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Re: does MUSIC (cosmology package) qualify as free under DFSG?

Hi, debian-science.  debian-legal had a query about a program which
had a citation requirement in its licence.  See below.  What's our
usual approach ?

Boud Roukema writes ("does MUSIC (cosmology package) qualify as free under DFSG?"):
> I would like to use the MUSIC cosmological initial conditions software
> https://bitbucket.org/ohahn/music
> ii. does not allow modification

You are right.  This is probably a mistake by the upstream authors.
You should see if you can get them to fix it.

If they won't then unfortunately, unless we can find some pretty good
other evidence of their actual intent, this can't be in Debian.

> iii. does not allow distribution [conditions on distribution are
> listed, but that could be interpreted to mean that *if* you obtain
> permission from the author to distribute, *then* this is a
> constraint/reminder about conditions on the private permission that
> you have obtained]

It could.  I think it's an odd interpretation, and a court would
probably decide that the copyright holders intended to permit
distribution (particularly, since they have put the thing on a public
git hosting service).

But again, you should ask them to fix it, since you're asking them to
clarify anyway.

> iv. does not allow distribution of modified copies

See (ii).

> v. requires obligatory citation of the software and research paper
> On point v: the GPL forbids this:
> https://www.gnu.org/licenses/gpl-faq.html#RequireCitation
> "No, this is not permitted under the terms of the GPL."

That a licence is not GPL-compatible is unfortunate, but does not make
it non-free.

> On the other hand, the same GPL FAQ seems to imply that a citation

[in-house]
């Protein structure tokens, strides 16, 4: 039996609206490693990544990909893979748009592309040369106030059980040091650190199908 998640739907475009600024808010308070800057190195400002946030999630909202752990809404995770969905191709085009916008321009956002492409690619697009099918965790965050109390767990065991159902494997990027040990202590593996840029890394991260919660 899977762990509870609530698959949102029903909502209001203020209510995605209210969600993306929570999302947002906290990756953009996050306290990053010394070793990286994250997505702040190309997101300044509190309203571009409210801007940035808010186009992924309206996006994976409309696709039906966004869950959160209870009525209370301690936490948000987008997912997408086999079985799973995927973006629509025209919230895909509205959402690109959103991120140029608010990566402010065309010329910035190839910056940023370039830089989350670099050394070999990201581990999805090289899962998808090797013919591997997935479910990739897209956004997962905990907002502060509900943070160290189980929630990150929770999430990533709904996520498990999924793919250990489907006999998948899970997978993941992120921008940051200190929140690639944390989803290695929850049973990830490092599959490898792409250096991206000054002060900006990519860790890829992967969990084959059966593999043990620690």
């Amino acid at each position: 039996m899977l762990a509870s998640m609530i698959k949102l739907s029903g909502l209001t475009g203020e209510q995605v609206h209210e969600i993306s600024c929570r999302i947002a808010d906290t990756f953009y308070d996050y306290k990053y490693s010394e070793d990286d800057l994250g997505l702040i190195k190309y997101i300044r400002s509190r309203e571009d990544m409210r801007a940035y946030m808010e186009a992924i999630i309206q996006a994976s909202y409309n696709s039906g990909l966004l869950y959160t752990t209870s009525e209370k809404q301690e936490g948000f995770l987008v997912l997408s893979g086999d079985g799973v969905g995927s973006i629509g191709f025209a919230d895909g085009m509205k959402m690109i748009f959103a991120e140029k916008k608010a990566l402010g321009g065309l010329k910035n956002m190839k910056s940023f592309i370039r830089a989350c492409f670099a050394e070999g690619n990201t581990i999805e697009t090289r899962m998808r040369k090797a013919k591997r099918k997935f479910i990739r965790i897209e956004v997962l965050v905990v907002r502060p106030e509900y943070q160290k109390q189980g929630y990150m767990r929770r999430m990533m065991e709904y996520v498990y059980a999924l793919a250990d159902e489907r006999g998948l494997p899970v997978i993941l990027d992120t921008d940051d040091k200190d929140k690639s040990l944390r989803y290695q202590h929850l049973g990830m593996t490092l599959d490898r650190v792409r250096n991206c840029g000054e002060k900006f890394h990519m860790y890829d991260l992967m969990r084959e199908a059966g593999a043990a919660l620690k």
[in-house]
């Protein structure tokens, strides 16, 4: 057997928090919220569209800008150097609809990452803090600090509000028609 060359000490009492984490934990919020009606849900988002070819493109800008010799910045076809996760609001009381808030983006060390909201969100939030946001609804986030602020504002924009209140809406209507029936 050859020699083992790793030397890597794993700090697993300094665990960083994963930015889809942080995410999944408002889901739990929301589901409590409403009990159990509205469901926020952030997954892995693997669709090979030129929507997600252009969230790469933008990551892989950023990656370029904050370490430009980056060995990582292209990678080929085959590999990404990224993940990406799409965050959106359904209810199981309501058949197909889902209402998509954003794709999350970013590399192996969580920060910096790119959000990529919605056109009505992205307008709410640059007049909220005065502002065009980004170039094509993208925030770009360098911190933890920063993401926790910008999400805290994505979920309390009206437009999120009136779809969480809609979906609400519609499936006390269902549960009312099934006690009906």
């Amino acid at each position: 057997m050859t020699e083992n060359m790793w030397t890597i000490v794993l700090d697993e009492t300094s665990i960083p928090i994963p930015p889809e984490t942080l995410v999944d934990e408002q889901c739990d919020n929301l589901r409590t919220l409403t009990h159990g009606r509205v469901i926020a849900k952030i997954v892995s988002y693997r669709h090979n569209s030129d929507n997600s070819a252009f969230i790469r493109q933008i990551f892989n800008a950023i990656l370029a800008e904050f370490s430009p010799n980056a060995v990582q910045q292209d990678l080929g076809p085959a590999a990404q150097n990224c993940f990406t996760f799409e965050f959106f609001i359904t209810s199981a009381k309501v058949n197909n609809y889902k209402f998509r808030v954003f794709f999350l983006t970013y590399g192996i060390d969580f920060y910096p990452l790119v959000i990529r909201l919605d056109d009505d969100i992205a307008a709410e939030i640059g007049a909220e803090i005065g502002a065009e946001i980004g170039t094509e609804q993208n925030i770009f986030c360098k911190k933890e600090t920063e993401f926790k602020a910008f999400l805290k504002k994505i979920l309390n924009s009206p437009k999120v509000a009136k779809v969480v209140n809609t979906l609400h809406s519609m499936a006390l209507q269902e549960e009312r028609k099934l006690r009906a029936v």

> requirement is legally invalid. Does it matter if a licence has a
> non-enforceable (illegal) requirement that people will generally
> follow voluntarily (and under academic ethics rather than legal
> obligation)? Or rather: would this be accepted under DFSG?

I don't know what Debian's position is on this.  I think the GPL FAQ
entry does not mean that this licence is unenforceable.

If it is enforceable, it may or may not be a problem.  Personally I
don't have a problem with it, but it's not my opinion that counts -
I'm not one of the ftpmasters.

I know that in some other cases upstreams have been persuaded to
change such licence conditions into non-binding imprecations.  In this
case that would make the resulting software GPL-compatible, which
would be very nice.  Perhaps upstream can be persuaded.  And perhaps
debian-science can come up with some examples to help persuade.

BTW, I am very sympathetic to the underlying motives for these kind of
licence terms.  There is a big problem with lack of funding for
scientific software.  See for example
  https://arxiv.org/abs/1610.03159 _The Astropy Problem_
for a description of one instance of the general class of problem.


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